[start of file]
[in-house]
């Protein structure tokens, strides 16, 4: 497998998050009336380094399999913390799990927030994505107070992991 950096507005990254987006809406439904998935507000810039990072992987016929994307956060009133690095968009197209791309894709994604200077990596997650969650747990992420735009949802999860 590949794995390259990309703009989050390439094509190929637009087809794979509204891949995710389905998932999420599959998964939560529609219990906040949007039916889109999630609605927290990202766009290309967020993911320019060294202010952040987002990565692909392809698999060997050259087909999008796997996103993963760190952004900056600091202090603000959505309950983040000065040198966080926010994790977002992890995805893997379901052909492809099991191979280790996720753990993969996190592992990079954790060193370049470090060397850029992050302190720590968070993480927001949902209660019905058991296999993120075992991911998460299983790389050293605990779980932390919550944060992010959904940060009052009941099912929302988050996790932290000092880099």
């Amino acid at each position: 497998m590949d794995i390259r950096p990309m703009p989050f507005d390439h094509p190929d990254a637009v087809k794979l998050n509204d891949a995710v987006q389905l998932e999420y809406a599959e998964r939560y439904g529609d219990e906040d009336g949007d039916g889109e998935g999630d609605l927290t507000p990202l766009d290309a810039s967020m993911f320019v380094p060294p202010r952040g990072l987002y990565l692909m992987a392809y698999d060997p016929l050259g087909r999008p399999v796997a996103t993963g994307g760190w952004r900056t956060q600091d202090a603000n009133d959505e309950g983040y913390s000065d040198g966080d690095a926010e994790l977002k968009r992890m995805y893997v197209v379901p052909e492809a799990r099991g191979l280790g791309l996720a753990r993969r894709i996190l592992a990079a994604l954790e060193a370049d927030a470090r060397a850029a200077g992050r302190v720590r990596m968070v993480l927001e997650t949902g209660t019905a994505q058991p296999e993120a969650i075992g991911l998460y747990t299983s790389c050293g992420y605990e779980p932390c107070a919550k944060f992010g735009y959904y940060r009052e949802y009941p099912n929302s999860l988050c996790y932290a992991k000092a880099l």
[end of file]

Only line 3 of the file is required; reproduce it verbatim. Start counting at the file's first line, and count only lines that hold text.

């Amino acid at each position: 497998m590949d794995i390259r950096p990309m703009p989050f507005d390439h094509p190929d990254a637009v087809k794979l998050n509204d891949a995710v987006q389905l998932e999420y809406a599959e998964r939560y439904g529609d219990e906040d009336g949007d039916g889109e998935g999630d609605l927290t507000p990202l766009d290309a810039s967020m993911f320019v380094p060294p202010r952040g990072l987002y990565l692909m992987a392809y698999d060997p016929l050259g087909r999008p399999v796997a996103t993963g994307g760190w952004r900056t956060q600091d202090a603000n009133d959505e309950g983040y913390s000065d040198g966080d690095a926010e994790l977002k968009r992890m995805y893997v197209v379901p052909e492809a799990r099991g191979l280790g791309l996720a753990r993969r894709i996190l592992a990079a994604l954790e060193a370049d927030a470090r060397a850029a200077g992050r302190v720590r990596m968070v993480l927001e997650t949902g209660t019905a994505q058991p296999e993120a969650i075992g991911l998460y747990t299983s790389c050293g992420y605990e779980p932390c107070a919550k944060f992010g735009y959904y940060r009052e949802y009941p099912n929302s999860l988050c996790y932290a992991k000092a880099l």